Not exactly a geophyte
Sat, 03 Jul 2004 09:31:21 PDT

I grow a few types of Manfreda, they are Agave relatives and could almost be 
called geophytes.  They don't seem to make a bulb, but they do make an 
enlarged base that is bulb-like--sitting on top of the soil as well as under the 
soil.  Some types spread happily by rhizomes, sort of like Crinum erubescens.

Recently, I collected some pollen from M. variegata growing in far south 
Texas, in Rio Grand City on the border with Mexico.  I have a single plant that 
does not set seed when left to its own devices.  So, I brought the pollen home, 
dried it down a few days, and then put it in the refrigerator over a bid of 
desiccant in a small container.  

Two weeks later, when my plant bloomed, I was able to pollinate most flowers 
and now have big fat seed pods developing.  M. variegata is an interesting 
plant, sometimes blue-green leaves but usually the leaves have blotches of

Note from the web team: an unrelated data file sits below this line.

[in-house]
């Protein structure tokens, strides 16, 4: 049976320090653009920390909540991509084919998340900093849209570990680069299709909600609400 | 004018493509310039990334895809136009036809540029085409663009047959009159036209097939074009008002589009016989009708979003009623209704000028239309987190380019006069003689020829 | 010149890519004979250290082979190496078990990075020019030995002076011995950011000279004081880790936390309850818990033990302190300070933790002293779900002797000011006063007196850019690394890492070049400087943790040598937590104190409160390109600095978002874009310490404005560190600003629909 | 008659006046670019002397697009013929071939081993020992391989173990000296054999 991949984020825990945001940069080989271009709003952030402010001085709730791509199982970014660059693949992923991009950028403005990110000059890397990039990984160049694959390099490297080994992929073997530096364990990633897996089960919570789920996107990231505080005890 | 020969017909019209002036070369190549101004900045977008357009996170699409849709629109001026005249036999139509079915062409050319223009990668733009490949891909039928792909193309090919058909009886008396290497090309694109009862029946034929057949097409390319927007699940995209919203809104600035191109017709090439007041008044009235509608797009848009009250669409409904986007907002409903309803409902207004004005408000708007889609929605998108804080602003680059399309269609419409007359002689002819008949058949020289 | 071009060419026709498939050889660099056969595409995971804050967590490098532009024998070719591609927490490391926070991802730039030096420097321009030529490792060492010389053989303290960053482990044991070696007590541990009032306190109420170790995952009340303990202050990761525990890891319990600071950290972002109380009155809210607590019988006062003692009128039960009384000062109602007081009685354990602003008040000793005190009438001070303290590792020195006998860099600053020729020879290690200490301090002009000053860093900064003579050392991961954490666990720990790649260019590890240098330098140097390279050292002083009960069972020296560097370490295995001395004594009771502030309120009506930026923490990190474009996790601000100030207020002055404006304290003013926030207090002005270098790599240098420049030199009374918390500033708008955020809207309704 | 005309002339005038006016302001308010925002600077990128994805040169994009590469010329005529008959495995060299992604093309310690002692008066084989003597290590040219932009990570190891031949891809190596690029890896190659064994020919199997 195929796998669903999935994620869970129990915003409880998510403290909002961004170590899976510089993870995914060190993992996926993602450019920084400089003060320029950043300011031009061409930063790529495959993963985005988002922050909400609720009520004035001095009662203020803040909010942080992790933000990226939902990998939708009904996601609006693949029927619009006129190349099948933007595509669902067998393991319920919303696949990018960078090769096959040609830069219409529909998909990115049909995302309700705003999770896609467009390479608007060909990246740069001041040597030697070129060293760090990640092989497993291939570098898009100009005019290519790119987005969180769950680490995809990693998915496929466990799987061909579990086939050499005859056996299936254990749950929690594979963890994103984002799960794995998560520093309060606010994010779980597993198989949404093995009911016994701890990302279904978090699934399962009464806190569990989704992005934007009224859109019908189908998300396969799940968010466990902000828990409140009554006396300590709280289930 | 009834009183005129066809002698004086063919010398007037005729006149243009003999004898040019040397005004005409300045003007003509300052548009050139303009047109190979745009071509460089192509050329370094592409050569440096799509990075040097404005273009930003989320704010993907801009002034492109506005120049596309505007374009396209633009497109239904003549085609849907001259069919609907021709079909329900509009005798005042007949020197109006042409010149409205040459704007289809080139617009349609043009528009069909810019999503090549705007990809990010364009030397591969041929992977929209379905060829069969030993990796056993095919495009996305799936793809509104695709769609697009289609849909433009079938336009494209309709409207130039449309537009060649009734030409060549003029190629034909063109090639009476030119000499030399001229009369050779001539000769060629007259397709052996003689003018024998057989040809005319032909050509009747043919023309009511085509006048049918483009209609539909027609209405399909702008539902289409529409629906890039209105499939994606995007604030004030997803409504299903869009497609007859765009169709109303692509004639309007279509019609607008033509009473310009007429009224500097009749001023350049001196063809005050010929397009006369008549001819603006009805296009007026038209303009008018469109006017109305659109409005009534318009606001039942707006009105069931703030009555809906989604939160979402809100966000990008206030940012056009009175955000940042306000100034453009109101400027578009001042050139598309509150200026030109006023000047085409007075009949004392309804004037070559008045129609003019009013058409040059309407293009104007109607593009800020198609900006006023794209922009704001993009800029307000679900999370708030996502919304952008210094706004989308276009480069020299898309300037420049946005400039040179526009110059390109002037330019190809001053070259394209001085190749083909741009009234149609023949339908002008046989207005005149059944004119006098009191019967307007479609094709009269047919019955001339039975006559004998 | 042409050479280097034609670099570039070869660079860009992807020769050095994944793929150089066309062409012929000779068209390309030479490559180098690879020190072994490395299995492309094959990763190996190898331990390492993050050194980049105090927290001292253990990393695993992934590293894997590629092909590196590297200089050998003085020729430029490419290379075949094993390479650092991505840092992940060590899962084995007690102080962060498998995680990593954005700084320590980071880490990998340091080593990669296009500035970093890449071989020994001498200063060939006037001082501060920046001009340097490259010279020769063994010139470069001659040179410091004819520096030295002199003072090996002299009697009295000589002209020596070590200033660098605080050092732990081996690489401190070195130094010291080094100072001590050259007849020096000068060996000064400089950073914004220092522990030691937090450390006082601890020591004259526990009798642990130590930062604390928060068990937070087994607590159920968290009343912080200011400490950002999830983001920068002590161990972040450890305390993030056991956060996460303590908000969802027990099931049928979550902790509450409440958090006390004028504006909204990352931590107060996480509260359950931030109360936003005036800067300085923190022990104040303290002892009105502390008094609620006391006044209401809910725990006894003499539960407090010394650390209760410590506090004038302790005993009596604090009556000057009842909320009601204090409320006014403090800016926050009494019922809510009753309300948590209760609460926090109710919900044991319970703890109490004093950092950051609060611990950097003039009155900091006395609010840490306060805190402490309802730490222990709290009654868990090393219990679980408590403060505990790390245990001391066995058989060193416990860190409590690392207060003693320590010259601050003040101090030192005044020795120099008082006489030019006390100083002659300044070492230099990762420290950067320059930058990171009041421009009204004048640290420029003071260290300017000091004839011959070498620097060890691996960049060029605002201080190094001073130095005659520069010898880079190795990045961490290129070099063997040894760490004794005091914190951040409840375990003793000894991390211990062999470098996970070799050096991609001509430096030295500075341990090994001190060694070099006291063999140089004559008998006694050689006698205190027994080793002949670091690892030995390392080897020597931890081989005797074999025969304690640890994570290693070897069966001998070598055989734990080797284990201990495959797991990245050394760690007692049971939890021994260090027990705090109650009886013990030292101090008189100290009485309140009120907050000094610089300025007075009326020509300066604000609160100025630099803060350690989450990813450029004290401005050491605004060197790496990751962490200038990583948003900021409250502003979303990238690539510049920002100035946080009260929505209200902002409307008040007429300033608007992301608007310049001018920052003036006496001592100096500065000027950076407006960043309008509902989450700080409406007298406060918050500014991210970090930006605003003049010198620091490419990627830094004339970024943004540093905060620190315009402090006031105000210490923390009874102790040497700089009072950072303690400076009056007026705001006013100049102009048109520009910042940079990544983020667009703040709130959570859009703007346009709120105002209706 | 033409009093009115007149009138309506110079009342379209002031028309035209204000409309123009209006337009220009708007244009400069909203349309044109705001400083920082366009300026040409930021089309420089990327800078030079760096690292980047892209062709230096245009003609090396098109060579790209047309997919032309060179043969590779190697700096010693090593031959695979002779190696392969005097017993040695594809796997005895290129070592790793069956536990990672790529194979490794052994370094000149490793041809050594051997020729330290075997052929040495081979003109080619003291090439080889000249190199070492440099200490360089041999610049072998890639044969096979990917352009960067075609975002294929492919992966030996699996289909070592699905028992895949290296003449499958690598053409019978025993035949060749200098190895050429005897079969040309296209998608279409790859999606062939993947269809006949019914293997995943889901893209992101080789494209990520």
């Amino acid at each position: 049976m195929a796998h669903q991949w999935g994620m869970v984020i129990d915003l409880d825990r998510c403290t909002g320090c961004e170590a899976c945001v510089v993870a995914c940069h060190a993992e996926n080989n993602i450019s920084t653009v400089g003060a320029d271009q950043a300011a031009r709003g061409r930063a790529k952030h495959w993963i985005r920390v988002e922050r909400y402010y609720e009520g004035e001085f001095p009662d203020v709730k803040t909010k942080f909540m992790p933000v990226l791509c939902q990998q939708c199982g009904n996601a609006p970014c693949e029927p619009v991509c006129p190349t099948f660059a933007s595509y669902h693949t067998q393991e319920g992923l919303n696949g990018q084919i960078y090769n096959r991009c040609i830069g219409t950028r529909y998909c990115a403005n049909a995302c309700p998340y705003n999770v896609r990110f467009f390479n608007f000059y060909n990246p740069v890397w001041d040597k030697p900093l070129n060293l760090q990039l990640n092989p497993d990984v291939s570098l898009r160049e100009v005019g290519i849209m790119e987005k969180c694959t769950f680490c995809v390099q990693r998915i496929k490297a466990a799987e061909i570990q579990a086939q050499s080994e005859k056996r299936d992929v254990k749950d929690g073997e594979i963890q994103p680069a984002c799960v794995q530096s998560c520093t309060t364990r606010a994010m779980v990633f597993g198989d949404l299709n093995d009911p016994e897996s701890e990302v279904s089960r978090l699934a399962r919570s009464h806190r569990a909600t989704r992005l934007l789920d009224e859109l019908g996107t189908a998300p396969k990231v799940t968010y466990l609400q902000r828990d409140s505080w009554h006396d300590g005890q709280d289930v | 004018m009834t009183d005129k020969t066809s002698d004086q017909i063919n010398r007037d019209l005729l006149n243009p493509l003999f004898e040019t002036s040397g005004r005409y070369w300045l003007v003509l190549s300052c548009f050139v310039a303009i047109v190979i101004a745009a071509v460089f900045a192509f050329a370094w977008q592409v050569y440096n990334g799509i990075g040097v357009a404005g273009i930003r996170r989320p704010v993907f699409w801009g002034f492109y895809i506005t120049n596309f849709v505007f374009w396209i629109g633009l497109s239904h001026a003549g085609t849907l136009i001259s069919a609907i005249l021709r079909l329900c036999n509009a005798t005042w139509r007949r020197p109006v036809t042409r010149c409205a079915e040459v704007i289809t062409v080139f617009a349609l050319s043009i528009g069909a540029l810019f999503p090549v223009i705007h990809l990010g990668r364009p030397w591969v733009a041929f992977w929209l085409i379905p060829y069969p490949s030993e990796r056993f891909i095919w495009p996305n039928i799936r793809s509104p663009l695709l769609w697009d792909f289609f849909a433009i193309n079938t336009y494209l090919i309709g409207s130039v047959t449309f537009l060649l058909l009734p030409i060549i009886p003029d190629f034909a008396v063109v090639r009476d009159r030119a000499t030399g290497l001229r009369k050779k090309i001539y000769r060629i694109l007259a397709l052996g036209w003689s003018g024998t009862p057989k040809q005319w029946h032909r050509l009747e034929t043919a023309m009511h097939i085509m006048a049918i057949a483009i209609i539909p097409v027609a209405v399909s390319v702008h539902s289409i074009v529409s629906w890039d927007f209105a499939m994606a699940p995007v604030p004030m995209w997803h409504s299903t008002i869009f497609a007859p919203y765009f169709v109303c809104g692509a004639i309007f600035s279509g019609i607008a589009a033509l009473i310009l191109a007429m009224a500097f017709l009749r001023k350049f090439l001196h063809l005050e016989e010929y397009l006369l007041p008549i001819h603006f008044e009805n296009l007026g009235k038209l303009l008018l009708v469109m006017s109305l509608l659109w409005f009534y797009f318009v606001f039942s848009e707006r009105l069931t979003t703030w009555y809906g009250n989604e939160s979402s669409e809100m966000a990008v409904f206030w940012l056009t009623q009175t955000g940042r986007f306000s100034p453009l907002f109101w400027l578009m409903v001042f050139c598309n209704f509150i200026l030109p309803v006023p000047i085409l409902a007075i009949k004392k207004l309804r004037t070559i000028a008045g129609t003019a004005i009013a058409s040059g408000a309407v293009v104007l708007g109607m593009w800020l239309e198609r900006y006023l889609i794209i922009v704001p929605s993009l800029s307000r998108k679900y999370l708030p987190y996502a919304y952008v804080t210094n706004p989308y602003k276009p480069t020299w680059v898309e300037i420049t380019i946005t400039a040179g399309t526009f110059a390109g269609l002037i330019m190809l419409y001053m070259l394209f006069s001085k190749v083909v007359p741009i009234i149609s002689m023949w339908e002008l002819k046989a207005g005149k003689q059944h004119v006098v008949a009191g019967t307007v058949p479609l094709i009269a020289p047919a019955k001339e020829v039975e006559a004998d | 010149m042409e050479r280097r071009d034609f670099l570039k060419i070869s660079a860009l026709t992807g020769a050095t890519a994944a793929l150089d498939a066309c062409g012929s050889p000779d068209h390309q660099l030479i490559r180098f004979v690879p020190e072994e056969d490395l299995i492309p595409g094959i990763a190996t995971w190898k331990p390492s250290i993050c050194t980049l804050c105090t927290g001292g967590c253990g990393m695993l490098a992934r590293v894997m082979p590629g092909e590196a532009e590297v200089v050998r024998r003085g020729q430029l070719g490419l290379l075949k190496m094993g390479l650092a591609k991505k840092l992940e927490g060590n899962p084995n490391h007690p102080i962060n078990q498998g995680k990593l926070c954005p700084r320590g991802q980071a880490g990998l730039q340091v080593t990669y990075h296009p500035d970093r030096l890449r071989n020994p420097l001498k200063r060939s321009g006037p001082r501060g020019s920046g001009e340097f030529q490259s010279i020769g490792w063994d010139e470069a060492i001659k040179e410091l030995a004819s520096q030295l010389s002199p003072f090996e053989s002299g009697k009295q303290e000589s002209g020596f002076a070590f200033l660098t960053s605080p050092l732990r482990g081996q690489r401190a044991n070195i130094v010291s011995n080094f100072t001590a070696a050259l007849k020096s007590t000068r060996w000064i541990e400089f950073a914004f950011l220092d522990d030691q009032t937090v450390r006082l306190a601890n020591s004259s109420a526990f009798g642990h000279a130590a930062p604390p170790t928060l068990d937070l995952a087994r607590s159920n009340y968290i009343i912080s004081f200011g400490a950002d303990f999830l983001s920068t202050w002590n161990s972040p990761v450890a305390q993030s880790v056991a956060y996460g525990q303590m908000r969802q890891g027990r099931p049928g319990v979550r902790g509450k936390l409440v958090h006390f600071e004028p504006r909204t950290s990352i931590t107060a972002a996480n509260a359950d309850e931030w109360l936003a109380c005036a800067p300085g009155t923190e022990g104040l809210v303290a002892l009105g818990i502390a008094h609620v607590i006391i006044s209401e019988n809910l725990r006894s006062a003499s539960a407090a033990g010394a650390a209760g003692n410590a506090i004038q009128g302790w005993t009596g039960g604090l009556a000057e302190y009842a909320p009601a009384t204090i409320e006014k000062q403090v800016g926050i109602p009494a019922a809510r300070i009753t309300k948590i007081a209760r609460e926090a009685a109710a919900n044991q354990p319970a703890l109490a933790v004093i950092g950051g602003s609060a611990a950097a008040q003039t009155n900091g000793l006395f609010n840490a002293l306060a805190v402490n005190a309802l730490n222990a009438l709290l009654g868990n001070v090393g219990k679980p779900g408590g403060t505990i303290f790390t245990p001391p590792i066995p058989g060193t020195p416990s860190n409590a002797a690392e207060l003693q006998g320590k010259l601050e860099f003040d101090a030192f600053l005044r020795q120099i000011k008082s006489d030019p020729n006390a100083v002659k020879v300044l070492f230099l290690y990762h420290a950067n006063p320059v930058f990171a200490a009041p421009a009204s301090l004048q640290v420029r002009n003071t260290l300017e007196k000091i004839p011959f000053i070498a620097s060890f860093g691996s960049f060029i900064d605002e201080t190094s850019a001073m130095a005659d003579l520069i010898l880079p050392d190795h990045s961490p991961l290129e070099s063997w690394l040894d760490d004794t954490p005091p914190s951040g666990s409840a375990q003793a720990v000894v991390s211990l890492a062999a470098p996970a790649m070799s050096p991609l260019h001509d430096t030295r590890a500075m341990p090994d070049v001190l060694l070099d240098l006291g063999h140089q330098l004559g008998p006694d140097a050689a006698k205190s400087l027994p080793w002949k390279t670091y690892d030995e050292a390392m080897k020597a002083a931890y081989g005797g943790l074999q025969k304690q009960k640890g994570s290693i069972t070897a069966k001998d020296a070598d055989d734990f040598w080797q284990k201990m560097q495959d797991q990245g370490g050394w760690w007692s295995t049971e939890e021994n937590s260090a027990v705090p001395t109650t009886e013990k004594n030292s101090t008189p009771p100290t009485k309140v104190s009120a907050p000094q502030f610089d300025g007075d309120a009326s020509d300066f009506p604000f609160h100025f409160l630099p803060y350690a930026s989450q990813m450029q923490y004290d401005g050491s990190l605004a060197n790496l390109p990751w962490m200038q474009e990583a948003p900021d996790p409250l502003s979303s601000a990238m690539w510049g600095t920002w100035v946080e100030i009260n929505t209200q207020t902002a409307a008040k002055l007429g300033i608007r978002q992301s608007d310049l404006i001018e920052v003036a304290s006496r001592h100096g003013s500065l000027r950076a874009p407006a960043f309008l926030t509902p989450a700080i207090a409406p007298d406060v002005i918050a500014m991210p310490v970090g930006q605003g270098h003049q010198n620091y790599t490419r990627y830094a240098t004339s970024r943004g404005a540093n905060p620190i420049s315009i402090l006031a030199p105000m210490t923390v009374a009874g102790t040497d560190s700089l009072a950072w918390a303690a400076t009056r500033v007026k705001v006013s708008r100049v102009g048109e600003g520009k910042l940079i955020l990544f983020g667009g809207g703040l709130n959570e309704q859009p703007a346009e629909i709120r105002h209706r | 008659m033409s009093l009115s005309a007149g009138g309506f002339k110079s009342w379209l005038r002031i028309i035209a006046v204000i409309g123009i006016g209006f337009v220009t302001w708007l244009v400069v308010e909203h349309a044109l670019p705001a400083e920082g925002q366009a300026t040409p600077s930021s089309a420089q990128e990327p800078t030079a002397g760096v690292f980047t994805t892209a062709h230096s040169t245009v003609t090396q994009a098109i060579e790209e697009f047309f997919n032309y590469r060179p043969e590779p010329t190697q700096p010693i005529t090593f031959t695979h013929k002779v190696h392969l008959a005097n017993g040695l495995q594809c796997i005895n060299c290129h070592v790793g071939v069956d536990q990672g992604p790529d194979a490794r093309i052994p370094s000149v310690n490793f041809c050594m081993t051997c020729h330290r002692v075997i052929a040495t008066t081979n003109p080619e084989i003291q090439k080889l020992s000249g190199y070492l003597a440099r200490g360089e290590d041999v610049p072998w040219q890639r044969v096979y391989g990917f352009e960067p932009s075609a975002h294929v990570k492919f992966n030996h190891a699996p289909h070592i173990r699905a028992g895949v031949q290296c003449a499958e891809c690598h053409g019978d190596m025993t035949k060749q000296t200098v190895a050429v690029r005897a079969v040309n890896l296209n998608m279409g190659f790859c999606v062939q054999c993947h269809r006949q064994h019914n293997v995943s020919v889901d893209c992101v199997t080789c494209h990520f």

purple.  The leaves are very floppy, and sometimes lie upon the ground.  The M. 
variegata plants I saw in the wild were growing in a sandstone outcrop in 
blistering heat.  

I have seen M. maculosa about 100 miles west of here (Houston area) near La 
Grange, TX.  In this area (Houston area) we have M. virginica.  They are all 
very easy to grow and seem impervious to rain, drought, heat, cold, sun, etc.  
Some species have fragrant flowers.  I'm under the impression that many more 
types grow in Mexico.

LINK:  Manfreda flowers of various Texas species 


Conroe Joe

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